Apple resisted licensing out the Macintosh operating system until 1994,
when CEO Michael Spindler allowed two small companies, Power Computing and Radius, to make Macintosh clones.
When Gil Amelio took over in 1996, he added Motorola to the list.
It turned out to be a dubious business strategy:
Apple got an $80 licensing fee for each computer sold, but instead of expanding the market,
the cloners cannibalized the sales of Apple's own high-end computers, on which it made up to $500 in profit.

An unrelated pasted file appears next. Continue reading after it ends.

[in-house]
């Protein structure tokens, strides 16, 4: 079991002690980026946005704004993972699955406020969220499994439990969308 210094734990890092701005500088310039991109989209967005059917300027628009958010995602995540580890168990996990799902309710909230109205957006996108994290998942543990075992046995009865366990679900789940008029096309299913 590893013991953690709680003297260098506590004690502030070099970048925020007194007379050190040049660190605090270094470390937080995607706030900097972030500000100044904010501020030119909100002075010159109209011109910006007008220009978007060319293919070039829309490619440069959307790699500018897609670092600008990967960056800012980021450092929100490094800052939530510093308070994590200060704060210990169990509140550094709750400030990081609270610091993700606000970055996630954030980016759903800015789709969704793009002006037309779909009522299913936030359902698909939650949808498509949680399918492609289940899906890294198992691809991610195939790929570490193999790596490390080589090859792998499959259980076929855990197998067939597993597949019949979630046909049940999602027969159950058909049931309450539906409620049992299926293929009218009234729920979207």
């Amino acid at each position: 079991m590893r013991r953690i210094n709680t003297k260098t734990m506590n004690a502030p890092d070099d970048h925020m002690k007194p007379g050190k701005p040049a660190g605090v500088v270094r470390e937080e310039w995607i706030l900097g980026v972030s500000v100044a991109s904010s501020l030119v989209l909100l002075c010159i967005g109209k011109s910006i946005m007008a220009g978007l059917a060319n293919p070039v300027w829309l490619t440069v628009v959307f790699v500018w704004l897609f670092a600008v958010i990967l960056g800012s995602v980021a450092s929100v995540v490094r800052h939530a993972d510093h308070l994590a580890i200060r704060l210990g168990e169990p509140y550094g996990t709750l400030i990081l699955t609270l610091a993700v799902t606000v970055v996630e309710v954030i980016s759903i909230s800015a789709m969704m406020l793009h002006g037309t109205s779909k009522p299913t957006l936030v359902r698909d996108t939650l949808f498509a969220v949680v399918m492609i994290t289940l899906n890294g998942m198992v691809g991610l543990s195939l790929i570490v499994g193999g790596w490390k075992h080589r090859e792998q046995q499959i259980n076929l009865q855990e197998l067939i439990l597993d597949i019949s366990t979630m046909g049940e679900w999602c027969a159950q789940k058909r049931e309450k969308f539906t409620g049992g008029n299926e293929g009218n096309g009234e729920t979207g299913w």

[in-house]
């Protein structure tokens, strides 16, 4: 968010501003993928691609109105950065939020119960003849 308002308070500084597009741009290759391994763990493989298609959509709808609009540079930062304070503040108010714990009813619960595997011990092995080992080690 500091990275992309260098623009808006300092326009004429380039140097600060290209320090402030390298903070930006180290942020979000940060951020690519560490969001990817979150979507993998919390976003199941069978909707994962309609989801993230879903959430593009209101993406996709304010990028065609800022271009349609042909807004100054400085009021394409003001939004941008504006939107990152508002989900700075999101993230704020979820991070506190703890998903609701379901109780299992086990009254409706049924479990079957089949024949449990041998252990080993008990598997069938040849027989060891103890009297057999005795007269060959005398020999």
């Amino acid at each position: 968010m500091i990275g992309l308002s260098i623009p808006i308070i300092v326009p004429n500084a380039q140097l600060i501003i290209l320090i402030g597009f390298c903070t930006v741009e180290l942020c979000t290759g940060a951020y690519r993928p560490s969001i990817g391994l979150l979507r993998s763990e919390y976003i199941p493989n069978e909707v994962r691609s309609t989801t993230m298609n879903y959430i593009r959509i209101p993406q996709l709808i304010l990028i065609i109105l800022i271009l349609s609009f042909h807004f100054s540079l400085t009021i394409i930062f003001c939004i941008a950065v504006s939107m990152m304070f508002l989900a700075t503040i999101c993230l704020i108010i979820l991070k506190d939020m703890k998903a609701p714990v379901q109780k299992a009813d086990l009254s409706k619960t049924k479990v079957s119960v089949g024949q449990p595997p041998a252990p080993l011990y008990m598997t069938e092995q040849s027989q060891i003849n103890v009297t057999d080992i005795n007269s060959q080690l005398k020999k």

Jobs's objections to the cloning program were not just economic, however.
He had an inbred aversion to it. One of his core principles was that hardware and software should be tightly integrated.
He loved to control all aspects of his life,
and the only way to do that with computers was to take responsibility for the user experience from end to end.
So upon his return to Apple he made killing the Macintosh clones a priority.